Mayor De Blasio recently announced he’s speeding up a plan to equip the NYPD with body cameras. A couple thousand are already in use, but he wants all patrol officers to wear cameras by the end of this year – that’s a year earlier than planned.
The $20 million program was ordered by a federal judge in 2013, after finding that the NYPD’s stop-and-frisk tactics were targeting minorities. But advocates are asking whether moving the plan faster going to help.
Some NYPD officers now patrol the streets with a new device on their uniform: a camera to record their interactions with civilians. And it’s because of this kind of story:
“Right here, this is where it all happened. He was told that he had his break light out, and the officer was being very aggressive,” said Andrea Colon, a 17-year-old high school student, and community organizer with the Rockaway Youth Task Force.
We’re on Beach Channel Drive, in front of a car wash. It’s a typical New York neighborhood, with a deli, a KFC, and a laundromat. Colon says it happened right here.
“And the man who was stopped became sort of defensive, and that’s when the officer, like three officers just came and like tackled him,” said Colon.
Colon was born in Rockaway, but her father came from Puerto Rico, and her mother from Guatemala. She says like her, many members of the community are people of color. But the officers who patrol the streets are white, and that creates tension.
“Of course this was a black man, and it just shows the racism honestly, like it’s deep rooted racism, and it shouldn’t be happening in our community, our police should protect us, we shouldn’t be afraid of them,” said Colon.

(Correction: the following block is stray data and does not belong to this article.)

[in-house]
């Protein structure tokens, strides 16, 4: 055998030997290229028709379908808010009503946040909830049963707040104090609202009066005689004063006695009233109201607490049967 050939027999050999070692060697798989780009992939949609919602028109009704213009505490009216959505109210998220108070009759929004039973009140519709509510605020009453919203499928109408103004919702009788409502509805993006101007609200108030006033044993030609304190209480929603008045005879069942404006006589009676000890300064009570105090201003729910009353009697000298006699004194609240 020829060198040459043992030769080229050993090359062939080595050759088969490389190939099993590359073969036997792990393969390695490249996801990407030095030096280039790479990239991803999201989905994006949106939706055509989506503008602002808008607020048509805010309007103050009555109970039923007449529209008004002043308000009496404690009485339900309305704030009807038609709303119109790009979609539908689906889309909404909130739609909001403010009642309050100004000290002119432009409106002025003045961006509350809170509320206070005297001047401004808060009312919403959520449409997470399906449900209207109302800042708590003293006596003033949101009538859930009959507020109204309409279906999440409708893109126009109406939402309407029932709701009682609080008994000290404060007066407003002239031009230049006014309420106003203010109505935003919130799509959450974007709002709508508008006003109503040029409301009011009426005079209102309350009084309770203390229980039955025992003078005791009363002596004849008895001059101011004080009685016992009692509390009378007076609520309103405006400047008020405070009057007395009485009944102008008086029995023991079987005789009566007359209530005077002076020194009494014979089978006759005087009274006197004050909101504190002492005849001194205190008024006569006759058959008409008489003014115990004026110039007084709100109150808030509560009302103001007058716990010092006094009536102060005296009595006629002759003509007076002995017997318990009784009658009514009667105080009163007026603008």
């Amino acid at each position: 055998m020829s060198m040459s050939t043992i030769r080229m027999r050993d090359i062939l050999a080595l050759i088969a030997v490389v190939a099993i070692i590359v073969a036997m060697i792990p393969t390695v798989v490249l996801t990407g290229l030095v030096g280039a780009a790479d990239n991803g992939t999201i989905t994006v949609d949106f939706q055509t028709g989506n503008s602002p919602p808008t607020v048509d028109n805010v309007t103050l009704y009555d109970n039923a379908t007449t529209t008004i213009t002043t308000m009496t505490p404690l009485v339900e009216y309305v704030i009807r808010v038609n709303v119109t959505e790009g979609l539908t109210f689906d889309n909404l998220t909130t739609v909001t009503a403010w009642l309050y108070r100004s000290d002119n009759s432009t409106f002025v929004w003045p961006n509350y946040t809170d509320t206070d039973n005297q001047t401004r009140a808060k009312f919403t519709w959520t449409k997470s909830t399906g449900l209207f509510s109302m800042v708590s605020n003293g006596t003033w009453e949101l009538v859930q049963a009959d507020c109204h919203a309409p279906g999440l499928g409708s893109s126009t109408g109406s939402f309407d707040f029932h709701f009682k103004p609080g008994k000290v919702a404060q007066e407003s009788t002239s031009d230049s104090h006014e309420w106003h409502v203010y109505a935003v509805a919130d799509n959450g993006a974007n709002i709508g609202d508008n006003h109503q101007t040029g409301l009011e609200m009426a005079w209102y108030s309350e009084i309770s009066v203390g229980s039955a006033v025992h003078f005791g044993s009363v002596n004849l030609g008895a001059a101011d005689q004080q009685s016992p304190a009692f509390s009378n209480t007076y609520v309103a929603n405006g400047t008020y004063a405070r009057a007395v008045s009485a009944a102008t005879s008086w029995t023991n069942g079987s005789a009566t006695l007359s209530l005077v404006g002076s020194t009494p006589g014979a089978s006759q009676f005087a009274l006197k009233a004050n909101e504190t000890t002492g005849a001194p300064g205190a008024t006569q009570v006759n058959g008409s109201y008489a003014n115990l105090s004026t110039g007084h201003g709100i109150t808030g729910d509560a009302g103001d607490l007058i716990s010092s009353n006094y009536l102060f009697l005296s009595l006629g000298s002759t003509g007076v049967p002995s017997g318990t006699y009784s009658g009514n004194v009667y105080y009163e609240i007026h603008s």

And according to mayor Bill De Blasio, that’s where body cameras come in, to establish transparency, accountability, and trust between police officers and the communities they patrol. But expensive high tech body cameras are not a silver bullet. That’s according to Seth Stoughton. He teaches law at the University of South Carolina, and, he’s a former cop.
“Just having body cameras is not what matters. What matters is how you use the body cameras,” said Stoughton.
Nikita Price works with the Homeless in Harlem. He agrees it’s not just cameras that matter. He says the rules for when officers turn their cameras on are also a problem. They don’t make recording mandatory for all encounters, only the violent ones. But often, seemingly ordinary encounters can escalate.
“It is the policy. I think, if you’re gonna stop a person in the street, if you’re gonna pull over, get out of your van and say ‘Scuse me, hey, stop!’ your camera should be on, your camera should be on,” said Price.
Price says another problem is there are no strict rules about when footage should be released to the public.
“Once an officer does engage in turning on the camera, they have access to that footage, and we don’t,” said Price.
Which brings us back to the trust issue. Richard Aborn, president of the Citizens Crime Commission – a criminal justice advocacy group, says it’s crucial the NYPD releases body camera footage.
“When video exists, and it’s held back from the public, the public gets suspicious, and I understand that, so I think it’s the imperative here to get the videos out as soon as possible,” said Aborn.
Since the beginning of the program in April, the NYPD has only released 3 videos, according to the Center for Constitutional Rights. So for Seth Stoughton, law professor and former police officer, speeding up the roll out of the body cameras is not a wise decision. He says the NYPD should wait for the results of the one year pilot program.
Until you test this equipment in your local conditions, using your own policies and procedures, you’re not going to know what effect these cameras are going to have. You might hope that they have a particular effect, but hoping isn’t knowing,” said Stoughton.
The NYPD says it will issue between 800 to 2,000 more every month until the end of this year. Police officers will be wearing 18,000 body cameras.